Taylr McNeil is clearly in her element on the volleyball court.
The Eagan outside hitter leaps with grace and hits with power. She digs out balls adroitly, turning opponents' attacks into offensive opportunities. Even rare failures -- a spike a little too deep, a pass slightly off the mark -- draw admiring scrutiny, like a baseball player crushing a ball that goes just foul.
"I just love to play," said the exuberant, vocal McNeil, her ever-present smile getting a little wider. "I love being on court. That's my favorite place."
That passion has spilled over to the team around her. Eagan has a history of producing quality players, but the junior's presence has turned good to great, potential to achievement.
The Wildcats are 17-2, their only losses coming back-to-back in two-set matches to Wayzata and Shakopee at the Apple Valley Eagle Invitational.
"She is the glue, the coach on the court," Eagan coach Kathy Gillen-Melville said. "She does everything well."
Doubly disappointing stretch
McNeil's versatility appeared to have directed her future toward the University of Minnesota.
In 2010, then-Gophers coach Mike Hebert offered scholarships to Taylr and her older sister, Kellie. Both were playing for Lakeville North at the time.
Kellie played for the Gophers last year while the rest of the McNeil family moved to Eagan. Taylr -- her name spelled in a twist meant to set her apart -- led the Wildcats to the semifinals of the high-caliber Class 3A, Section 3 playoffs. They were defeated by -- you guessed it -- Lakeville North.
The high school offseason then brought more disappointment.
New Gophers coach Hugh McCutcheon, who led the U.S. women's team to a silver medal at the London Olympics this summer, was eager to put his own stamp on the program. Kellie left the university team. One month later, Taylr's scholarship offer was rescinded.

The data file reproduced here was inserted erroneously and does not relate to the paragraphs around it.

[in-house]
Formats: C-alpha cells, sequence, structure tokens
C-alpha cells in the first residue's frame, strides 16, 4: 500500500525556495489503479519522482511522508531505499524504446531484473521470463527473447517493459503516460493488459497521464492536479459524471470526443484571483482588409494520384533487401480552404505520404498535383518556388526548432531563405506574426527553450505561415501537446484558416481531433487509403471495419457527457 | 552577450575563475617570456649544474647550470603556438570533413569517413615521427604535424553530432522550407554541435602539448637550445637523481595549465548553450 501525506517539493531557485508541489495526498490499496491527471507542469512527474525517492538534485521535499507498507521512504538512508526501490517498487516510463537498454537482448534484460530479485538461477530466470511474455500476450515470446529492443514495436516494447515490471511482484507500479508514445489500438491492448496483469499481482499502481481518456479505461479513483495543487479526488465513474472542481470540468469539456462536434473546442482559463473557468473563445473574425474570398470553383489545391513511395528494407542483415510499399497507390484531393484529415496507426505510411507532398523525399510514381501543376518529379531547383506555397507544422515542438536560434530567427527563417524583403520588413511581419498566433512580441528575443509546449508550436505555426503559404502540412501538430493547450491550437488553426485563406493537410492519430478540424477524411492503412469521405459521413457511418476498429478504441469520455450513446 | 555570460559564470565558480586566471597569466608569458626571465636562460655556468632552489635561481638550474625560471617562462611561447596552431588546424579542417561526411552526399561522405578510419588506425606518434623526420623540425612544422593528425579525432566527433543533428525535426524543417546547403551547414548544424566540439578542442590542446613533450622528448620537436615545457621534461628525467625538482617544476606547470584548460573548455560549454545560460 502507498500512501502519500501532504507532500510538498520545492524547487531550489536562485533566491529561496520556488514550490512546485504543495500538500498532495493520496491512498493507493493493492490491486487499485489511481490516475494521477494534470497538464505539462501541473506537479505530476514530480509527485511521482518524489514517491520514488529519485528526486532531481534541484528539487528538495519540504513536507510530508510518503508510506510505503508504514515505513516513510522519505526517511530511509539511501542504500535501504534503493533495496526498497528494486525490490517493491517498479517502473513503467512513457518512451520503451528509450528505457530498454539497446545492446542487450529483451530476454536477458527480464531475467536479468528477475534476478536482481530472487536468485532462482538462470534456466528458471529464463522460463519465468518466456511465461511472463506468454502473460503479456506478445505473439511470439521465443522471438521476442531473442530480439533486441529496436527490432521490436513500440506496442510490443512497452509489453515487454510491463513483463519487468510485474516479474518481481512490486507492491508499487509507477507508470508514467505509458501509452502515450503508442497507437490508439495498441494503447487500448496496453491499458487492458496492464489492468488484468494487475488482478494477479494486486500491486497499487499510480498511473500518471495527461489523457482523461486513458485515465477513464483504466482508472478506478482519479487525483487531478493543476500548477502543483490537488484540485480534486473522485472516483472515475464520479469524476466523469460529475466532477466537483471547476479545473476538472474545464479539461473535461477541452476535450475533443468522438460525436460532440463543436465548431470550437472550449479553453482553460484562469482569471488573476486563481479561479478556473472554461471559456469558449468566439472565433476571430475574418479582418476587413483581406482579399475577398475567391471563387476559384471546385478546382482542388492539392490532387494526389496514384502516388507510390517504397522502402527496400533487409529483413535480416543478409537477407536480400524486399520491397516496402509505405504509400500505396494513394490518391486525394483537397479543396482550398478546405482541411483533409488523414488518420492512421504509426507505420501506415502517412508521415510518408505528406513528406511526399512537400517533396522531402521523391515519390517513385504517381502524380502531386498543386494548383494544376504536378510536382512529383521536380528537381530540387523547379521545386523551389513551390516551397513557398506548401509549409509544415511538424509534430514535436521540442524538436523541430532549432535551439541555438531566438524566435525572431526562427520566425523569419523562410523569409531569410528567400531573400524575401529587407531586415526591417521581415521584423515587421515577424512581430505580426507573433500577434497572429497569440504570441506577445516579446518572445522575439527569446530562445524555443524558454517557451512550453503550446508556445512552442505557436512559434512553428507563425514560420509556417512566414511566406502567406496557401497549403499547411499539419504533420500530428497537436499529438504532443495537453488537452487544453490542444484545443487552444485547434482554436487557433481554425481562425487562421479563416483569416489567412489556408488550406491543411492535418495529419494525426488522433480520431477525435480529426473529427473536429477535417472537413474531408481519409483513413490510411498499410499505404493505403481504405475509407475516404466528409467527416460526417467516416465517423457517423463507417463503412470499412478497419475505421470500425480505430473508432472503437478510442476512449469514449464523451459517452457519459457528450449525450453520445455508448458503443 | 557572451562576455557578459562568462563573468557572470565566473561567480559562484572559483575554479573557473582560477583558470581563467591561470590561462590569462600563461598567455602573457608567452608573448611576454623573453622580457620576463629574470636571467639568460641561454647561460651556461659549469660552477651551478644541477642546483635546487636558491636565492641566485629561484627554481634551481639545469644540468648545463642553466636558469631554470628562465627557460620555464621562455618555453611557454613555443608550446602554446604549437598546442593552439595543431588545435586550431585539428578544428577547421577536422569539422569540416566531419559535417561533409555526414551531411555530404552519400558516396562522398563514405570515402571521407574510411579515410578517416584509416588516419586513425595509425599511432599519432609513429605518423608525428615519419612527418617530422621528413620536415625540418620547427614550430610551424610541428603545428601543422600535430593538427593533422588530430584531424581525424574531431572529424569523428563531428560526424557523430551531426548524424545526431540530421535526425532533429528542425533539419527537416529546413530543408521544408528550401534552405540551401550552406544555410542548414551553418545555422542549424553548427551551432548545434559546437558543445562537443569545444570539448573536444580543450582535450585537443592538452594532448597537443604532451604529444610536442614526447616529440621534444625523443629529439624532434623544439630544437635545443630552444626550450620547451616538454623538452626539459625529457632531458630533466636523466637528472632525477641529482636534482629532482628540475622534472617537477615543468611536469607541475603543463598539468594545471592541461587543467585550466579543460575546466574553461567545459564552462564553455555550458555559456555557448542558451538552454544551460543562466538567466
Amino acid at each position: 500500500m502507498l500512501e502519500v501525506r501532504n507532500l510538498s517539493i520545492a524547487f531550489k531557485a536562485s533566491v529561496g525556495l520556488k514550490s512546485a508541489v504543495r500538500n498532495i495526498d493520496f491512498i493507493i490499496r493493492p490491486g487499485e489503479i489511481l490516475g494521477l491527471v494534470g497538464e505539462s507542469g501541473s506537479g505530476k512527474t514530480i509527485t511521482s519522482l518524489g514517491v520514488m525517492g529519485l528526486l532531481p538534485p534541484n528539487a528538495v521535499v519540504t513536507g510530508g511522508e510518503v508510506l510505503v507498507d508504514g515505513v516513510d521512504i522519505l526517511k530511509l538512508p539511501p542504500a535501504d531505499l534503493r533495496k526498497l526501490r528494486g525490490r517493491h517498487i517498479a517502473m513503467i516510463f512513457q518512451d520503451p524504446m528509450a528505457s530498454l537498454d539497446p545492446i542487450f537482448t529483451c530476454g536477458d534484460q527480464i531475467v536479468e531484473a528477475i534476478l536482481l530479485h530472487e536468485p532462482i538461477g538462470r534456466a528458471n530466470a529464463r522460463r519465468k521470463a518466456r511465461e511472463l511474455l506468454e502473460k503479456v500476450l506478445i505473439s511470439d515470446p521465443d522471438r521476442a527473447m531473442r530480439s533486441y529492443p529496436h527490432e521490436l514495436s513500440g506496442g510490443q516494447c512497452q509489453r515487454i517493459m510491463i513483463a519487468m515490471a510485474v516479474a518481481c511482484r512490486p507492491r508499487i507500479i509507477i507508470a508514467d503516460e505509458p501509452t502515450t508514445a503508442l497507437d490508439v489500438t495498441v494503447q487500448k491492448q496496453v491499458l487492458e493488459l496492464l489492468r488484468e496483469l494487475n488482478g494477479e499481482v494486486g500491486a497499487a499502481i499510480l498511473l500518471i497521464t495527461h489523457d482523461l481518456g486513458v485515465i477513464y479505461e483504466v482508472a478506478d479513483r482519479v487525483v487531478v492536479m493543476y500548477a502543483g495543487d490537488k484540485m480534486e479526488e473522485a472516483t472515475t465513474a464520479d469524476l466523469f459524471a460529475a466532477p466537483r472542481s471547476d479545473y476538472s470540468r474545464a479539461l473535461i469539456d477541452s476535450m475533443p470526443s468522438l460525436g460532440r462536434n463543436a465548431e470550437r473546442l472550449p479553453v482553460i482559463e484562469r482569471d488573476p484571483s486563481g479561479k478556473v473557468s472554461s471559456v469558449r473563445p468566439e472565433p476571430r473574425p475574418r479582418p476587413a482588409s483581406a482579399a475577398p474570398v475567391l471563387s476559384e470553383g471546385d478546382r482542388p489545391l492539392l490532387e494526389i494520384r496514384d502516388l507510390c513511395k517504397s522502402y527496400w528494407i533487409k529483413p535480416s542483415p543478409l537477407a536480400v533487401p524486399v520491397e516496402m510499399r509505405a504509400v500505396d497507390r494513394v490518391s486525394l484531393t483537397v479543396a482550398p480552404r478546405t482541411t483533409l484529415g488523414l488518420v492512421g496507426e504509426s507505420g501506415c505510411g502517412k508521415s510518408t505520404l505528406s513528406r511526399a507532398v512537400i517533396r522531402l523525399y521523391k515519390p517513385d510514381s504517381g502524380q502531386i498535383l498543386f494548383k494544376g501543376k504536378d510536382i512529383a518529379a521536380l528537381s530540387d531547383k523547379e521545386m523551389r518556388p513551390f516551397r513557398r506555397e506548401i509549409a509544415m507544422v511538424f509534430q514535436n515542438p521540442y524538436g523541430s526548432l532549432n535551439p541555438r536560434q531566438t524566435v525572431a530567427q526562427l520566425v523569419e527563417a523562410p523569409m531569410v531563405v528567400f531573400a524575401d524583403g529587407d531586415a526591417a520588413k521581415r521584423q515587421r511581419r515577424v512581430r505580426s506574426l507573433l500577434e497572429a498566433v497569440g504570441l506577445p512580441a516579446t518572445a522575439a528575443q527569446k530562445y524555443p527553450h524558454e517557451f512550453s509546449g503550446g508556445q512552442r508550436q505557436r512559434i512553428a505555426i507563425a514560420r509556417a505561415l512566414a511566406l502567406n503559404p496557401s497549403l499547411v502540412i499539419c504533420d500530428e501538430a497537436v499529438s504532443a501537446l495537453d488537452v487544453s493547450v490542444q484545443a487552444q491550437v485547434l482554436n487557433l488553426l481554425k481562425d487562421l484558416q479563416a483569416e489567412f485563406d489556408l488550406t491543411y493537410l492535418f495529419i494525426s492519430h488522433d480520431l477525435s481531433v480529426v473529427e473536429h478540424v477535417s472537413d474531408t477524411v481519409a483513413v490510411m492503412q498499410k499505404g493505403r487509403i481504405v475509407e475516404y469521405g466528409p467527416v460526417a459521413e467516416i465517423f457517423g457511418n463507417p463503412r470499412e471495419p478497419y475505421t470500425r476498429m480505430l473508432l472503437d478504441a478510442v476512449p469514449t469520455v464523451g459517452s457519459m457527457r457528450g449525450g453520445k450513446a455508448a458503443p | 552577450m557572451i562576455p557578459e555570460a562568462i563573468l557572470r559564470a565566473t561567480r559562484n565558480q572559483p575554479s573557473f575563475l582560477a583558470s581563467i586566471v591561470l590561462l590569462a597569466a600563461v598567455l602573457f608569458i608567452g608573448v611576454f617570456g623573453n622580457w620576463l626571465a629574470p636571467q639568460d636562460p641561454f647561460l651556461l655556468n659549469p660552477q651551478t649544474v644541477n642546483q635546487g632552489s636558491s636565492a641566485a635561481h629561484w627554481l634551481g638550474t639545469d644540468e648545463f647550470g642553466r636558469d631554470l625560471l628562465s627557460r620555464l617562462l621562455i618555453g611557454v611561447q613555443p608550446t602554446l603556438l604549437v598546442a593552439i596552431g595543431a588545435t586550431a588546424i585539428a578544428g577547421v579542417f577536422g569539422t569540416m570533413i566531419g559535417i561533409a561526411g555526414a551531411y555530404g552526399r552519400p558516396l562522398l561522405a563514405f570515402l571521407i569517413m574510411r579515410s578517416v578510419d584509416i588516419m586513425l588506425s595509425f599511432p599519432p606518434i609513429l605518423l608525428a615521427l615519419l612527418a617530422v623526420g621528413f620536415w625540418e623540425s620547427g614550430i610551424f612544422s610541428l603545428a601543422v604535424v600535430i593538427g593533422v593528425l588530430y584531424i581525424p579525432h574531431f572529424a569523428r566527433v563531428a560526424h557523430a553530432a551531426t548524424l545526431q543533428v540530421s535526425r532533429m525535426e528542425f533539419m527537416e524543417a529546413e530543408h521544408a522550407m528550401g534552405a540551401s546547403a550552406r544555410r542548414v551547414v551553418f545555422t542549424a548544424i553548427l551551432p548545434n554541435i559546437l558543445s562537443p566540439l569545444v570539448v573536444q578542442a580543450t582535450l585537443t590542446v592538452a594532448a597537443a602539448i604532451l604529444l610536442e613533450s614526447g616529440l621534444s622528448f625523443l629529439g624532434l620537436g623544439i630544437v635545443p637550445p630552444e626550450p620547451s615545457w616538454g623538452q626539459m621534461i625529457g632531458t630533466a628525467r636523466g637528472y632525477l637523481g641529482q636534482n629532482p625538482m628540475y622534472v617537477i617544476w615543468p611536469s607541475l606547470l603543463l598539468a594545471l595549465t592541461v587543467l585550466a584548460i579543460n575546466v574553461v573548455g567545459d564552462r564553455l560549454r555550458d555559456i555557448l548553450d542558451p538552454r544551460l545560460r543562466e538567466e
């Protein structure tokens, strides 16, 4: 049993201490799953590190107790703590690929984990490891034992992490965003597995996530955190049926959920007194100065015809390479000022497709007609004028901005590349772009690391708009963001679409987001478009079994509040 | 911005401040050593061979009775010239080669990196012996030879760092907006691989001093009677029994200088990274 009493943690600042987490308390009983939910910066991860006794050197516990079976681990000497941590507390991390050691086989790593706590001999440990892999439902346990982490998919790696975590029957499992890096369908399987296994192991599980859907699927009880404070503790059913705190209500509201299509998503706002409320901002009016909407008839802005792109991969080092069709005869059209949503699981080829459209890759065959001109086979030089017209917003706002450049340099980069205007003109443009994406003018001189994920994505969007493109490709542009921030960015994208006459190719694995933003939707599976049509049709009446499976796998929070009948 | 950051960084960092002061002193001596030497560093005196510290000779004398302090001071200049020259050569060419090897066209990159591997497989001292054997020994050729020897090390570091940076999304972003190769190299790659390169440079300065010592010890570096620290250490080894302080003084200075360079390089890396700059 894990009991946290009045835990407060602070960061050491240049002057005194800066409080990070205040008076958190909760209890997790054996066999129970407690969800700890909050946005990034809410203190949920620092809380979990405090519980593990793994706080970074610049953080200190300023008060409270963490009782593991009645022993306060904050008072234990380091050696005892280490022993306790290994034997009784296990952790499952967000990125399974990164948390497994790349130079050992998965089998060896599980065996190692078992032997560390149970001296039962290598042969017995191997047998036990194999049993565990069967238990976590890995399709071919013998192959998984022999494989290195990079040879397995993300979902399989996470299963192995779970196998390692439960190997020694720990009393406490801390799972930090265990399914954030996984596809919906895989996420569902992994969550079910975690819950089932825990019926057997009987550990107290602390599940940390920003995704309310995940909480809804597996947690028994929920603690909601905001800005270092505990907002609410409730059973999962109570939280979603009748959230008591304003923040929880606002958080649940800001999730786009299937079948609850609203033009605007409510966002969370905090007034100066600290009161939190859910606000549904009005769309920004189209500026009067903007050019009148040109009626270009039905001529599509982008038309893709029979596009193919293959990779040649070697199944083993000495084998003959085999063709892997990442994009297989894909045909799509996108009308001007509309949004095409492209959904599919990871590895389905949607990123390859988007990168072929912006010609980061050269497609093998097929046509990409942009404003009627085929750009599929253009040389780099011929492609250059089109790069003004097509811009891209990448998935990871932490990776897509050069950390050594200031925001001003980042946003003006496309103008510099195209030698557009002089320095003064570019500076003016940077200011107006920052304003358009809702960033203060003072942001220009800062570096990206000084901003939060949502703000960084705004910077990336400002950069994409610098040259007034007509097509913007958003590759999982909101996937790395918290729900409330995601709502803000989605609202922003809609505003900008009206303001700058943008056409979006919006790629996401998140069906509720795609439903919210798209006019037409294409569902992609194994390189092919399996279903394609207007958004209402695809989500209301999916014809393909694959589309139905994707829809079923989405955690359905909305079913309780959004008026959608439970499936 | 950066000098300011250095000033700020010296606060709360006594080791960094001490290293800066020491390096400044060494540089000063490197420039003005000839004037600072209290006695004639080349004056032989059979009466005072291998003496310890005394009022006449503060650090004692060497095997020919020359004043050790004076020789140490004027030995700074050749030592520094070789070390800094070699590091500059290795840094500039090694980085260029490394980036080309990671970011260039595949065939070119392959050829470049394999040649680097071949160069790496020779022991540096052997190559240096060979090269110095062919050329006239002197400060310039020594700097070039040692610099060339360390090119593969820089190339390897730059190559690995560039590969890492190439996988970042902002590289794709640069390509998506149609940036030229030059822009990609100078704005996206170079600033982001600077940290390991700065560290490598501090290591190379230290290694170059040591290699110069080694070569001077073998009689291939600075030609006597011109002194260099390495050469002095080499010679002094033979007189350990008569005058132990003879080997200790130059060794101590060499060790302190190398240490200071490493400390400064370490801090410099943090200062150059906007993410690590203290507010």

Volleyball Internet chat rooms and comment threads were filled with speculation. McNeil was so inundated with questions that she made the topic off-limits, save for an occasional acknowledgement of the situation.
Initially taken aback by the decision, McNeil said, she adopted a forward-thinking approach. The Gophers' loss, she feels, is her gain.
"I'm not unhappy about it," she said. "I get to go around and look at other schools. It's been fun. I'm looking forward the future."
McNeil said she's narrowed her list of future colleges to three, but won't divulge them until the season is over.
"Right now, all I want to focus on is this season," she said.
Not just a supporting cast
A straight-set victory over South Suburban Conference rival Burnsville on Thursday added to expectations for the Wildcats that are as high as they have been since Eagan won four big-school state championships between 1997 and 2003.
In the match, McNeil was everywhere, setting up as a primary defensive option, then rotating to hit from the left side, where she's most comfortable.
But the Wildcats are much more than McNeil and a supporting cast.
Nicole Johnson, a versatile setter, can also step up and hit from the front row. Bri Pernsteiner is having an all-state-caliber season blocking and hitting from the middle. Senior libero Calleigh Steichen provides the energy and leads the team in floor burns.
"Of course, we love having Taylr because she's amazing, but it's about more than just one person," Pernsteiner said. "I feel like we have a lot of great players. The team comes first."
Which is exactly the way McNeil wants it. Coming from Lakeville North, McNeil felt accepted last year but now knows that Eagan is not only her new school but her home.
"I felt that the moment I walked into the gym this year," she said. "We're all equals. We're always talking and joking. And we've all these fans here, cheering for us. It feels like family."
Neighboring itch to scratch
Despite their success, the Wildcats have one nagging itch that they are aching to scratch:
The defending Class 3A champions are ranked No. 1. The Panthers are also in the same section. The teams are scheduled to meet Oct. 16, and it's a challenge Eagan is ready for.
"This is, by far, the best team we've had at Eagan since I've been involved," Steichen said. "We are just as strong as they are."
McNeil insists her desire to beat Lakeville North is simply competitive. There are no personal issues. It's about playing volleyball, she says. Nothing more.
"It will be just another game," she said. "They're a great team, but so are we. It's not about me. It's about us."